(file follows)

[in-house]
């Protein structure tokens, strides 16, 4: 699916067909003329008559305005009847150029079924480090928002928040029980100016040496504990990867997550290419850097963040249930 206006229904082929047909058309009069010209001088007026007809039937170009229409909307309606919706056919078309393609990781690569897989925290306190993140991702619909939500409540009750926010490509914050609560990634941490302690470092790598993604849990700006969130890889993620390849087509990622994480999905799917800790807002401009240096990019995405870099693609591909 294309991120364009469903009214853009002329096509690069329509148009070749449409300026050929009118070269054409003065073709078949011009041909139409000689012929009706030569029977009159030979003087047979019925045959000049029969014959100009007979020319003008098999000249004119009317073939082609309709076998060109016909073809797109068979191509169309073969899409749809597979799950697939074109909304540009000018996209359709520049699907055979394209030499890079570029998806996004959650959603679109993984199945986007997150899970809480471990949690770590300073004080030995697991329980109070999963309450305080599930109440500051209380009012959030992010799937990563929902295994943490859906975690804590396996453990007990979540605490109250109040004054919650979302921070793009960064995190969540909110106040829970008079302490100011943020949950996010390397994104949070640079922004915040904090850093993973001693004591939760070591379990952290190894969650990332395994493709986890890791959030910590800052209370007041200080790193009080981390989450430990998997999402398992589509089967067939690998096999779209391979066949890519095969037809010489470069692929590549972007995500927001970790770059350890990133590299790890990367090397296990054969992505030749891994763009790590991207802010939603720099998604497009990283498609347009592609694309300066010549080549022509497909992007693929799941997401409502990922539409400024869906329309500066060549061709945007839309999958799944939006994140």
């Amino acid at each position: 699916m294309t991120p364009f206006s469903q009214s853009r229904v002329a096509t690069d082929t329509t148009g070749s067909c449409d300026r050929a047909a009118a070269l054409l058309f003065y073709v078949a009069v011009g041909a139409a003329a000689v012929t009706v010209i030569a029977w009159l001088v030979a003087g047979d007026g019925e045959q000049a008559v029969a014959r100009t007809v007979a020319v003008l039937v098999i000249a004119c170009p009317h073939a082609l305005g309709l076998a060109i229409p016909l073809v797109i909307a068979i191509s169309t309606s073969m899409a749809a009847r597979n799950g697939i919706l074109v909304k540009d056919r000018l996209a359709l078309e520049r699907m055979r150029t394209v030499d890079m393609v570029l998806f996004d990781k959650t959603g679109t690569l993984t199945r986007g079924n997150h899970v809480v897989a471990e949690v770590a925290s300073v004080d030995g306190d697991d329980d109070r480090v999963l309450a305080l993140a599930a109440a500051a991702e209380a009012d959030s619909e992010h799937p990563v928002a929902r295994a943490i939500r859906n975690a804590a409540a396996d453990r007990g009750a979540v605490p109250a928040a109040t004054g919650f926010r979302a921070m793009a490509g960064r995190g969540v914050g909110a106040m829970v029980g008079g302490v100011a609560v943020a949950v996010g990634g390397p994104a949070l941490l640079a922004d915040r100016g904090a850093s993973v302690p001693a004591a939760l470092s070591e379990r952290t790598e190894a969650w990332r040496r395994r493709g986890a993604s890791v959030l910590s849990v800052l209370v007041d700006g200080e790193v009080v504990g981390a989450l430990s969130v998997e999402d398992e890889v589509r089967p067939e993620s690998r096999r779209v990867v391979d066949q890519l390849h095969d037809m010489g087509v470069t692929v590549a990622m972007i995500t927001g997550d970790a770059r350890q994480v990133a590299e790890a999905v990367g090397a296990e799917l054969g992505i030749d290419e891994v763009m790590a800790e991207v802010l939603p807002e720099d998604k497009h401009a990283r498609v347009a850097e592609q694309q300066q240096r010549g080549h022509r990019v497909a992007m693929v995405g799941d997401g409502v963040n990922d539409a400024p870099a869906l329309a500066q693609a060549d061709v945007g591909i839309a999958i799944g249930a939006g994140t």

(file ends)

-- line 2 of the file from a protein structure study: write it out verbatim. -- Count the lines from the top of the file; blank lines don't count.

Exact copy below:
């Protein structure tokens, strides 16, 4: 699916067909003329008559305005009847150029079924480090928002928040029980100016040496504990990867997550290419850097963040249930 206006229904082929047909058309009069010209001088007026007809039937170009229409909307309606919706056919078309393609990781690569897989925290306190993140991702619909939500409540009750926010490509914050609560990634941490302690470092790598993604849990700006969130890889993620390849087509990622994480999905799917800790807002401009240096990019995405870099693609591909 294309991120364009469903009214853009002329096509690069329509148009070749449409300026050929009118070269054409003065073709078949011009041909139409000689012929009706030569029977009159030979003087047979019925045959000049029969014959100009007979020319003008098999000249004119009317073939082609309709076998060109016909073809797109068979191509169309073969899409749809597979799950697939074109909304540009000018996209359709520049699907055979394209030499890079570029998806996004959650959603679109993984199945986007997150899970809480471990949690770590300073004080030995697991329980109070999963309450305080599930109440500051209380009012959030992010799937990563929902295994943490859906975690804590396996453990007990979540605490109250109040004054919650979302921070793009960064995190969540909110106040829970008079302490100011943020949950996010390397994104949070640079922004915040904090850093993973001693004591939760070591379990952290190894969650990332395994493709986890890791959030910590800052209370007041200080790193009080981390989450430990998997999402398992589509089967067939690998096999779209391979066949890519095969037809010489470069692929590549972007995500927001970790770059350890990133590299790890990367090397296990054969992505030749891994763009790590991207802010939603720099998604497009990283498609347009592609694309300066010549080549022509497909992007693929799941997401409502990922539409400024869906329309500066060549061709945007839309999958799944939006994140």